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Mar 14, 2018

Will Belize Bank Finally Be Paid for U.H.S.?

The Caribbean Court of Justice this morning heard dueling applications from the Belize Bank Limited and the Attorney General in Port of Spain concerning the still-outstanding U.H.S. matter. The C.C.J. ordered the forty-million dollar Belize Bank loan to be paid last November. The loan, made to the original owners of U.H.S. and guaranteed by Government, has accrued over fifty million dollars in additional interest and remains unpaid. A supplementary bill authorizing payment was read in January, even as parliamentarians aligned with the U.D.P. lined up to publicly oppose payment. But at the C.C.J. today, despite complaining about the Government’s lax approach to paying the debt, Senior Counsel Eamon Courtenay agreed to offer one last chance for Belmopan to make good. News Five’s Aaron Humes reports.

 

Aaron Humes, Reporting

For three hours in Port of Spain today, attorneys for the Belize Bank Limited and the Government dueled over whether the Government should proceed to enforce the ninety-plus million dollar judgment in favour of the Bank issued last November, or scrap it. Senior Counsel Eamon Courtenay told the five-judge panel that only they can solve this conundrum.

 

Eamon Courtenay

Eamon Courtenay, Attorney for Belize Bank Limited

“The only method of enforcement available to us is the certificate under Section twenty-five [of the Crown Proceedings Act]. It specifically says so: where the Government is concerned, get your certificate and serve it, and they shall pay.”

 

Adrian Saunders, Judge, Caribbean Court of Justice

“Let me ask another way: what is it do you expect, or are asking this court to do?”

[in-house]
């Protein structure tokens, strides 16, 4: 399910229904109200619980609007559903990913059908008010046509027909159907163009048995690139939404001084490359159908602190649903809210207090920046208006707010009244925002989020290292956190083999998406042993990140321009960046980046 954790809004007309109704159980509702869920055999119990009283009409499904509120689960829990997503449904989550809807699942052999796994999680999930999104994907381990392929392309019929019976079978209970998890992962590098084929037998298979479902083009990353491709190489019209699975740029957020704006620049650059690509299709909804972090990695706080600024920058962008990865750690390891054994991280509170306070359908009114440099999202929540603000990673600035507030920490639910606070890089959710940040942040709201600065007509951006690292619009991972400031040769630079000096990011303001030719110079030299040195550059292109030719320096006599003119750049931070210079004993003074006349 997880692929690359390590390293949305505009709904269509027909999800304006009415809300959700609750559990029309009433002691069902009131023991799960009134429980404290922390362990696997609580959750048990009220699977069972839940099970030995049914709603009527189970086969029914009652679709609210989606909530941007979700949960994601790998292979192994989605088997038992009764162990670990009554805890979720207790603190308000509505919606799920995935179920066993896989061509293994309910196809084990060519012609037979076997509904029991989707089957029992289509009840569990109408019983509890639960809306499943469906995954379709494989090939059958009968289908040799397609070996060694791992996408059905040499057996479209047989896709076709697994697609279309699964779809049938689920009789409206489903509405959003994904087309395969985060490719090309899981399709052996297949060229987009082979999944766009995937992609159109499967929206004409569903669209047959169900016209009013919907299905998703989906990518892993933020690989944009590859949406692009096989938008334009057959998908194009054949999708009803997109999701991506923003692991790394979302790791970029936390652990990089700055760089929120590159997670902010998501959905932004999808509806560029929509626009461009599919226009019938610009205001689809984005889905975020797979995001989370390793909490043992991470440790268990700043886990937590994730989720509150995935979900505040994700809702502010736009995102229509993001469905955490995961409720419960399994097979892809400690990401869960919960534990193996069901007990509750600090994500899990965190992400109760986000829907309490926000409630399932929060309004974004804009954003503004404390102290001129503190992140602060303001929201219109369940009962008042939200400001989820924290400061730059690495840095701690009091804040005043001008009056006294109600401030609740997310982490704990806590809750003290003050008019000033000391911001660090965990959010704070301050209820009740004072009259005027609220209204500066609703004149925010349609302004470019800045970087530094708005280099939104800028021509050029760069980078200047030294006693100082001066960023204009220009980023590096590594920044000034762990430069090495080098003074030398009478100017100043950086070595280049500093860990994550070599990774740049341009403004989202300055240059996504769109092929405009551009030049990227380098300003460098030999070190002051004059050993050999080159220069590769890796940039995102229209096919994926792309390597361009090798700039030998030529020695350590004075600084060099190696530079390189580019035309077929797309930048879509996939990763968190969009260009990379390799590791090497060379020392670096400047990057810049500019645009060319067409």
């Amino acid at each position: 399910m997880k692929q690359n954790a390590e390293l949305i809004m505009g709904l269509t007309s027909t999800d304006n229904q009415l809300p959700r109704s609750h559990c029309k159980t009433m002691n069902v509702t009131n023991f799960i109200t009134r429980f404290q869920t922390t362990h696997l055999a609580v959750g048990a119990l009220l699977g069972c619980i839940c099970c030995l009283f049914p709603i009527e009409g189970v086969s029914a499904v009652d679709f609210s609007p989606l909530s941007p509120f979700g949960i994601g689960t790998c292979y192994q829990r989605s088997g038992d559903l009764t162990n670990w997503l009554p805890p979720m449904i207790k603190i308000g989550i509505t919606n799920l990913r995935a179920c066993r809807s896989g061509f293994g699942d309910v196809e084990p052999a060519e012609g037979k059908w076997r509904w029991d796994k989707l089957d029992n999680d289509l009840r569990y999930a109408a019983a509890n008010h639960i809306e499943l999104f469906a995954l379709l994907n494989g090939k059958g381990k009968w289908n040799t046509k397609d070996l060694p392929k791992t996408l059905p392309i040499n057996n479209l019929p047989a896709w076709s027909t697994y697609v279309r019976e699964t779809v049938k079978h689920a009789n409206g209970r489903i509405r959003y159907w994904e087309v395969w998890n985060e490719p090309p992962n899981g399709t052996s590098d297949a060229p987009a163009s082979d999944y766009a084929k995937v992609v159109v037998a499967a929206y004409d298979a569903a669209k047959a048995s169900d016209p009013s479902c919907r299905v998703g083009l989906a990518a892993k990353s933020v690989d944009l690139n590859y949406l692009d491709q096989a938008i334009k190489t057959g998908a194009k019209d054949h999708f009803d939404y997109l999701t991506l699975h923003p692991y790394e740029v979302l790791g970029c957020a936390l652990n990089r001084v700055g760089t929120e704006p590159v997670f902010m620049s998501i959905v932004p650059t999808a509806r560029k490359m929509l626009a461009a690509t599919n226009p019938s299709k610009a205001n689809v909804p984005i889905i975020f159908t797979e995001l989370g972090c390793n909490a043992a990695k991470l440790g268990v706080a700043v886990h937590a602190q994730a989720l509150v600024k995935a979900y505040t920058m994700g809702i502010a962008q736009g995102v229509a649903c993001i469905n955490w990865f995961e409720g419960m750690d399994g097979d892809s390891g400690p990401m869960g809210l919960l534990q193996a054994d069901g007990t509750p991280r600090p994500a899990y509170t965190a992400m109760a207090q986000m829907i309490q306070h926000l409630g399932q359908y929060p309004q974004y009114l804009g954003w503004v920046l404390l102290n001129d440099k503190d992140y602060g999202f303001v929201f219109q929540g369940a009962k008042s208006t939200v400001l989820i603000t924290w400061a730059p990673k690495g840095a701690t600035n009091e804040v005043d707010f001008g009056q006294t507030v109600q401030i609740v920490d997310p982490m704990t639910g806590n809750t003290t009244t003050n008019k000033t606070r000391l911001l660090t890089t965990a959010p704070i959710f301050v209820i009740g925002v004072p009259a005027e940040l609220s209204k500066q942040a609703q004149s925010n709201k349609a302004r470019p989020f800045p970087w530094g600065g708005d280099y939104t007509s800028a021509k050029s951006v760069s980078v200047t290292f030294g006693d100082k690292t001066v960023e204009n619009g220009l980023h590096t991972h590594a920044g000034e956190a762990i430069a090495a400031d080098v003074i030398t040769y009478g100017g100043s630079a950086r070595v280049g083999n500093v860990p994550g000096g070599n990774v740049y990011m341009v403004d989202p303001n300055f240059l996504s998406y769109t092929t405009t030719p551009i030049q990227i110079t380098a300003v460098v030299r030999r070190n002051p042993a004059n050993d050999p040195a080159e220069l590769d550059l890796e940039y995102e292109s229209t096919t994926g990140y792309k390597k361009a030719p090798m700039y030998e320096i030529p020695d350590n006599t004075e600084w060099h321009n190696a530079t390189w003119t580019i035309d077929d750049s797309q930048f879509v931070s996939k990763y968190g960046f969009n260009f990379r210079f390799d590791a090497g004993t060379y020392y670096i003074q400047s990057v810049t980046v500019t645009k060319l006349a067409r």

Eamon Courtenay

“We are asking the Court to declare that the order has not been paid; and two, to issue an order saying to the Minister of Finance that you must pay.”

 

Adrian Saunders

Adrian Saunders

“Why can’t those requests and claims be made at the trial court?”

 

Eamon Courtenay

“Because, Your Honor – I won’t say that they can’t be made, they can be made at the trial court; but what I am saying to the court is, that in our respectful submission, we are entitled, based on the authorities that we have, to come here, in the limited circumstances of this case, for that relief. If we go to the trial court, it is clear as day that we will get the order of mandamus, we will serve it, and – what? The Government will go to parliament and vote no.”

 

But might this be premature? After all, following Friday’s budget reading, the debate is scheduled for the twenty-second and twenty-third of March and the original bill is still on the table. Courtenay said that on instructions from his clients, they are prepared to wait and see where the parliamentary debate goes and if the funds are allocated.

 

Eamon Courtenay

“If, and we weighed this whole issue of Parliament tabling the bill and not doing anything with it, we are prepared to wait for the House to meet next week and let’s see what happens. If the monies are appropriated, over terms, then that’s the end of the matter. We are prepared to wait for that, and see whether the fact will be established; or whether the Government of Belize says to the C.C.J., ‘We don’t care; we have a right to decide.’ I don’t want to read to this court some of the things that have been said by the ministers, they’re in the evidence. But we are prepared to step back and adjourn this matter and have the Parliament speak. This is a fundamental issue, Your Honors, and with the greatest of respect, this Court, for the benefit of the region, has to pronounce on this matter. And if it is that an essential element is the decision of Parliament, with respect, I would like an adjournment.”